Such was the environment in which Nomani and other American Muslims found themselves. For the young in particular, coming of age in a time when the daily news consistently cast so dark a light on key aspects of their religious heritage and identity could not have been easy. For many in Nomani’s cohort of young professionals, these surrounding conditions caused tremendous angst and sparked intense debate and discussion as well as a variety of creative responses. It was in these times for example that, in addition to the publication of the books I already mentioned, the Web site Muslim Wake Up! was launched, dedicated to providing a venue for the younger generation of American Muslims to freely air their concerns and grievances and to critique Islam however they saw fit. A young filmmaker, Zarqa Nawaz, made a film in 2005 called Me and the Mosque (2005) exploring much the same issues as Nomani explored of women’s marginalization in mosques. Similarly intent on changing the status quo, Nawaz used a line of gentle persuasion in pursuit of her goal, in contrast to Nomani’s forthrightly critical and confrontational approach. There are many ways of pursuing women’s rights.
These are just some of the underlying factors shaping the nature of the discussion of women in Islam that has been underway in our society through the last few years. This film, too, of course, as well as Nomani’s activism, are themselves shaped by and part of this broader discussion. It is important, as we view the film and turn over in our minds the people and situations it presents us with, that we are aware of this larger web of events and meanings that critically affect the ways in which the subject of women and Islam is being discussed in America today. Included naturally in this wider web of shaping events are inevitably the 9/11 attacks and their aftermath and our ongoing wars in Muslim-majority countries.
And finally, yes, of course Nomani’s activism — and generally the way in which the subject of women and Islam figures today in the American public and media conversation — marks another and quite new chapter in the already long and evolving story of Muslim women and feminism, just as it is part too of the long and evolving story of American feminism.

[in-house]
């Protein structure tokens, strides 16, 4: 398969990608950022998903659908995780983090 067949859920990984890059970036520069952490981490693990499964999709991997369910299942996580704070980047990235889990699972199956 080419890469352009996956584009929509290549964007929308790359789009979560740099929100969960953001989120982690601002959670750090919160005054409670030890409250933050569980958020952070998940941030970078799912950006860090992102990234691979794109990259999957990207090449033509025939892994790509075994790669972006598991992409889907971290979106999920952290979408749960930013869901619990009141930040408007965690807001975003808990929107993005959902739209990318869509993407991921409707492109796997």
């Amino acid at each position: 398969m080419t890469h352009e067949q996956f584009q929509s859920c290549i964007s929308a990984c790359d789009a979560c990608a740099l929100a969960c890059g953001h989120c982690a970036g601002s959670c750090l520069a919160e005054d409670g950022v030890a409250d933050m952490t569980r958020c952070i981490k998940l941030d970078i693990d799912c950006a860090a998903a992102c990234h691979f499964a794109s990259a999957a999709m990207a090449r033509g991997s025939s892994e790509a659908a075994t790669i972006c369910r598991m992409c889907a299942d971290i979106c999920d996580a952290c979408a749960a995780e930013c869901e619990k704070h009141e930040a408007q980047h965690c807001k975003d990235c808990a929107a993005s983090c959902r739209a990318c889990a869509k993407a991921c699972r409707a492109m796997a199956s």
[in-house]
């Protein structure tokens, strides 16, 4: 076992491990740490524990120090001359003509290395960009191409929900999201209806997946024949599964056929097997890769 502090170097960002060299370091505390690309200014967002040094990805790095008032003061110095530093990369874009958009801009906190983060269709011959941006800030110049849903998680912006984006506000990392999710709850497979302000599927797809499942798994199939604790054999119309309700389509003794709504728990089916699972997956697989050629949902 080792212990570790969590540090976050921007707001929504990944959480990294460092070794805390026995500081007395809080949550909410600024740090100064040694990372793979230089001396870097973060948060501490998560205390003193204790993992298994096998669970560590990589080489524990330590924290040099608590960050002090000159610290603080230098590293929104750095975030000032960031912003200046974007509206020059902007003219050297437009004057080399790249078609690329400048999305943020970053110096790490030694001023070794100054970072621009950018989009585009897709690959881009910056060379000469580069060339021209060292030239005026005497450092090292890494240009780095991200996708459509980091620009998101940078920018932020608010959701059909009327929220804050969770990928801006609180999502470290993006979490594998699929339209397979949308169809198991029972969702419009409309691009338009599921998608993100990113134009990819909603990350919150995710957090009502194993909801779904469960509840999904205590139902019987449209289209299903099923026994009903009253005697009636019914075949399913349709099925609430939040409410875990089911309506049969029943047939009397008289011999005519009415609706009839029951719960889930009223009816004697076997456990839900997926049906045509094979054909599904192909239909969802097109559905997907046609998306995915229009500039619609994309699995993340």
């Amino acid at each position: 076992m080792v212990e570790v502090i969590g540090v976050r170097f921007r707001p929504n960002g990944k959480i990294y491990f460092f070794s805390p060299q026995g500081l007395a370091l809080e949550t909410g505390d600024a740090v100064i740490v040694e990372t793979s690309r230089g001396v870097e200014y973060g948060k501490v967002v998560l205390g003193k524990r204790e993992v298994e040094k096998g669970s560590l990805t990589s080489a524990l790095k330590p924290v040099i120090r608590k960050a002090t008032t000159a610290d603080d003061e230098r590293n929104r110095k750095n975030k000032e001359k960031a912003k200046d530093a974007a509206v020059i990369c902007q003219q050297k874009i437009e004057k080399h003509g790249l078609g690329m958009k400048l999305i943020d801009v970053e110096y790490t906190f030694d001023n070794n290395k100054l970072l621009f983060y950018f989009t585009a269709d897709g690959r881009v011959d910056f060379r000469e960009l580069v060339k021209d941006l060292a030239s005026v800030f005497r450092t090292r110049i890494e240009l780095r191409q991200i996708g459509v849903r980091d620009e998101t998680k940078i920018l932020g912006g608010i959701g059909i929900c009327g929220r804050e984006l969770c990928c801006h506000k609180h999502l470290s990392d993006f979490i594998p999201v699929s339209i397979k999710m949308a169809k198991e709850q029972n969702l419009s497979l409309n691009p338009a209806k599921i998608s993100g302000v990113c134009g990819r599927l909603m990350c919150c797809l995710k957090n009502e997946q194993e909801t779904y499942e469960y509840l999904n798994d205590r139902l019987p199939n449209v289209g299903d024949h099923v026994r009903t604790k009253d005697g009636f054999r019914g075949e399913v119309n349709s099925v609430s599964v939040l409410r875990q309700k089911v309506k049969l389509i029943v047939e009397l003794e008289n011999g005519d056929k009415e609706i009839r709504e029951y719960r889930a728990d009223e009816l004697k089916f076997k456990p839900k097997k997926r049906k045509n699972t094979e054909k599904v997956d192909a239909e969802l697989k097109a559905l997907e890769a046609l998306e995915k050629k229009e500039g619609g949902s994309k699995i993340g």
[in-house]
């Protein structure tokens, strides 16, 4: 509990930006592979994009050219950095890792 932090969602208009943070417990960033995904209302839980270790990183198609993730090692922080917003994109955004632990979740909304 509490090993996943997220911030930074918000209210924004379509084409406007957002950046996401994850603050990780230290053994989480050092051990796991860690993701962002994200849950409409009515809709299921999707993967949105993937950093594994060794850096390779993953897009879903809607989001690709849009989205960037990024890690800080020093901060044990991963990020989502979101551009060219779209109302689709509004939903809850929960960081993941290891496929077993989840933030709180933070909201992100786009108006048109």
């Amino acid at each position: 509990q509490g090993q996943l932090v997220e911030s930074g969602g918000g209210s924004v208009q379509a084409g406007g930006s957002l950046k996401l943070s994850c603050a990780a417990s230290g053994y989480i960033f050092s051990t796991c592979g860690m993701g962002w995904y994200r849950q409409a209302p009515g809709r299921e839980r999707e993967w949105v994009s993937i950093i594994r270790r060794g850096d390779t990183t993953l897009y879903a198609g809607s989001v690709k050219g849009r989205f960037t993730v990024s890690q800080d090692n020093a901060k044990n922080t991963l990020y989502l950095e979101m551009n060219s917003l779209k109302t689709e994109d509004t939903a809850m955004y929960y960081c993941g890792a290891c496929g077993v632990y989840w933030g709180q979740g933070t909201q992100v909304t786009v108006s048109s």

In terms of Muslim feminism, Nomani is heir to a long history of activists and writers going back to Halide Edib Adivar of Turkey and Huda Sharawi of Egypt, who worked for women’s rights in the early 20th century. The pursuit of rights for women among Muslims, men as well as women, goes back to the late 19th century. Thus the history of feminism among Muslims does not stretch quite as far back as American feminism, which emerged about half a century earlier. Still, Muslim feminism too by now has a long and venerable as well as a richly varied history, a history well worth exploring.
In relation to American feminism, Nomani’s work is most reminiscent perhaps of Mary Daly in her struggles with the Catholic Church in the 1960s and Judith Plaskow’s feminist work in relation Judaism in the 70s and 80s. At the same time, the fact that Islamic “oppression” of women has been such a prominent theme in the public discourse of our wars in Muslim majority countries, as well as the fact that Muslims in America in these years have been a minority distinctly under a cloud, makes Nomani’s often clearly media-conscious activism very different from theirs. Such factors will be part in the end of how people will view and analyze Nomani’s work and they do impart a certain ambiguity to it compared to her predecessors. For instance, Nomani tells us that her goal is to make equal space for women in the mosque and generally to reclaim Islam for women, goals with which I am naturally deeply sympathetic, and yet watching the film and the interactions and language we are presented with, I found myself uncertain by the end as to what exactly her objectives were.
One final thought. Among the most interesting figures in the film, although they appear only briefly, are Nomani’s parents. Growing up in India, and both now devout Muslims albeit in very different ways, they were raised within the ethos of the old-world Islam of their era, arriving and settling in America as young adults. As Nomani’s book details, they unhesitatingly welcomed home their daughter, unmarried and pregnant, and have in every possible way ever since stood by her and supported her and her son. This little vignette alone invites reflection as to the varieties of ways in which devout Muslims can practice their faith and understand their ethical responsibilities.
Leila Ahmed holds the Victor S. Thomas chair at the Divinity School, Harvard University. Appointed the first professor of women studies in religion at the Divinity School, she is the author of several books including Women and Gender in Islam. She is currently completing her book The Quiet Revolution exploring themes in women and Islam in America in our time and following out international connections.